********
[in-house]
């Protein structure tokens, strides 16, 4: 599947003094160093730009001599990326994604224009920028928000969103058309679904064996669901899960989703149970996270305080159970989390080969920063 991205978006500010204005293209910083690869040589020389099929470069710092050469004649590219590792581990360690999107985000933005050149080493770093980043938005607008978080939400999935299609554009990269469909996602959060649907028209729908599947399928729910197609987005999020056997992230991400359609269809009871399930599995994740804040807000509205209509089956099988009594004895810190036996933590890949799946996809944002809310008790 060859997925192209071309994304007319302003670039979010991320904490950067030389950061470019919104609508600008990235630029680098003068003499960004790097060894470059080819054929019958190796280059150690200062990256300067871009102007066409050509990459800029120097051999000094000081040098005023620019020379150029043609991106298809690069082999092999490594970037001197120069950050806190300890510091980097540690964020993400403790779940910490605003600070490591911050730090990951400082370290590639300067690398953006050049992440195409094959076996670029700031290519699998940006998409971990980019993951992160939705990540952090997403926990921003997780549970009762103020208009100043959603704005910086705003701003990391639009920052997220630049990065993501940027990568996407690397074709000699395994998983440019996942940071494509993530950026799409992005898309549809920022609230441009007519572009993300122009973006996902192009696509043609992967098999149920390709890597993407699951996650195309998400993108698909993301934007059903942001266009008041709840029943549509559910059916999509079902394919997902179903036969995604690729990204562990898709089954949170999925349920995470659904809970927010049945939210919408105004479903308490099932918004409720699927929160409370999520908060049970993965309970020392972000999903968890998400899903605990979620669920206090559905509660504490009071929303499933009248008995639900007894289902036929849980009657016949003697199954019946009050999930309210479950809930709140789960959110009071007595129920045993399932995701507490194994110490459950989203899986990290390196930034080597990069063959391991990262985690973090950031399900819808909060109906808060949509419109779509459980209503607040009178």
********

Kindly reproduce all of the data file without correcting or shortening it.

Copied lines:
[in-house]
């Protein structure tokens, strides 16, 4: 599947003094160093730009001599990326994604224009920028928000969103058309679904064996669901899960989703149970996270305080159970989390080969920063 991205978006500010204005293209910083690869040589020389099929470069710092050469004649590219590792581990360690999107985000933005050149080493770093980043938005607008978080939400999935299609554009990269469909996602959060649907028209729908599947399928729910197609987005999020056997992230991400359609269809009871399930599995994740804040807000509205209509089956099988009594004895810190036996933590890949799946996809944002809310008790 060859997925192209071309994304007319302003670039979010991320904490950067030389950061470019919104609508600008990235630029680098003068003499960004790097060894470059080819054929019958190796280059150690200062990256300067871009102007066409050509990459800029120097051999000094000081040098005023620019020379150029043609991106298809690069082999092999490594970037001197120069950050806190300890510091980097540690964020993400403790779940910490605003600070490591911050730090990951400082370290590639300067690398953006050049992440195409094959076996670029700031290519699998940006998409971990980019993951992160939705990540952090997403926990921003997780549970009762103020208009100043959603704005910086705003701003990391639009920052997220630049990065993501940027990568996407690397074709000699395994998983440019996942940071494509993530950026799409992005898309549809920022609230441009007519572009993300122009973006996902192009696509043609992967098999149920390709890597993407699951996650195309998400993108698909993301934007059903942001266009008041709840029943549509559910059916999509079902394919997902179903036969995604690729990204562990898709089954949170999925349920995470659904809970927010049945939210919408105004479903308490099932918004409720699927929160409370999520908060049970993965309970020392972000999903968890998400899903605990979620669920206090559905509660504490009071929303499933009248008995639900007894289902036929849980009657016949003697199954019946009050999930309210479950809930709140789960959110009071007595129920045993399932995701507490194994110490459950989203899986990290390196930034080597990069063959391991990262985690973090950031399900819808909060109906808060949509419109779509459980209503607040009178």